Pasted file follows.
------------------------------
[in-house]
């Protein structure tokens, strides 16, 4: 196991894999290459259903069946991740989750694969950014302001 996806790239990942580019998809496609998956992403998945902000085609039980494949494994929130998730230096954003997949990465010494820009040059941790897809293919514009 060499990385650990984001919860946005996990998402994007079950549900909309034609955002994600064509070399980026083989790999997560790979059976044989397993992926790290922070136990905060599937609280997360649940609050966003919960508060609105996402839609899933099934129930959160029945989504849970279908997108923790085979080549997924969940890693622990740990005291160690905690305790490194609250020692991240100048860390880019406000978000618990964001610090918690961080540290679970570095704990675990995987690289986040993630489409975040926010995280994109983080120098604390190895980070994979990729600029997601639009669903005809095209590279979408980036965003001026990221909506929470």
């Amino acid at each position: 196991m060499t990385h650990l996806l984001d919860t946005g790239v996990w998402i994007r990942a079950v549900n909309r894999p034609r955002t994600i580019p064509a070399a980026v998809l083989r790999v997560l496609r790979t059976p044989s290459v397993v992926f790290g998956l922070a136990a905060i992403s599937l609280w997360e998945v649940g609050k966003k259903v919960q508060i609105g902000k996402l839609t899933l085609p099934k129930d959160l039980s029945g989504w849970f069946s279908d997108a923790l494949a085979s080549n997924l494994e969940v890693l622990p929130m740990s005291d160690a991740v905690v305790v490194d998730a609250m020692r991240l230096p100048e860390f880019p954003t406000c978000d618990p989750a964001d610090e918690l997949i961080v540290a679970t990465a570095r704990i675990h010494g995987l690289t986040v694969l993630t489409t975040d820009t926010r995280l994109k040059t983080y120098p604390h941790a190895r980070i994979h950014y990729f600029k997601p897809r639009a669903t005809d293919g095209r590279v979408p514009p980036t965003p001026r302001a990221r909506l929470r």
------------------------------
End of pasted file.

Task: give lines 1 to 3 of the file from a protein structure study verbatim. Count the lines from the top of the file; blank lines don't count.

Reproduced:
[in-house]
């Protein structure tokens, strides 16, 4: 196991894999290459259903069946991740989750694969950014302001 996806790239990942580019998809496609998956992403998945902000085609039980494949494994929130998730230096954003997949990465010494820009040059941790897809293919514009 060499990385650990984001919860946005996990998402994007079950549900909309034609955002994600064509070399980026083989790999997560790979059976044989397993992926790290922070136990905060599937609280997360649940609050966003919960508060609105996402839609899933099934129930959160029945989504849970279908997108923790085979080549997924969940890693622990740990005291160690905690305790490194609250020692991240100048860390880019406000978000618990964001610090918690961080540290679970570095704990675990995987690289986040993630489409975040926010995280994109983080120098604390190895980070994979990729600029997601639009669903005809095209590279979408980036965003001026990221909506929470």
């Amino acid at each position: 196991m060499t990385h650990l996806l984001d919860t946005g790239v996990w998402i994007r990942a079950v549900n909309r894999p034609r955002t994600i580019p064509a070399a980026v998809l083989r790999v997560l496609r790979t059976p044989s290459v397993v992926f790290g998956l922070a136990a905060i992403s599937l609280w997360e998945v649940g609050k966003k259903v919960q508060i609105g902000k996402l839609t899933l085609p099934k129930d959160l039980s029945g989504w849970f069946s279908d997108a923790l494949a085979s080549n997924l494994e969940v890693l622990p929130m740990s005291d160690a991740v905690v305790v490194d998730a609250m020692r991240l230096p100048e860390f880019p954003t406000c978000d618990p989750a964001d610090e918690l997949i961080v540290a679970t990465a570095r704990i675990h010494g995987l690289t986040v694969l993630t489409t975040d820009t926010r995280l994109k040059t983080y120098p604390h941790a190895r980070i994979h950014y990729f600029k997601p897809r639009a669903t005809d293919g095209r590279v979408p514009p980036t965003p001026r302001a990221r909506l929470r």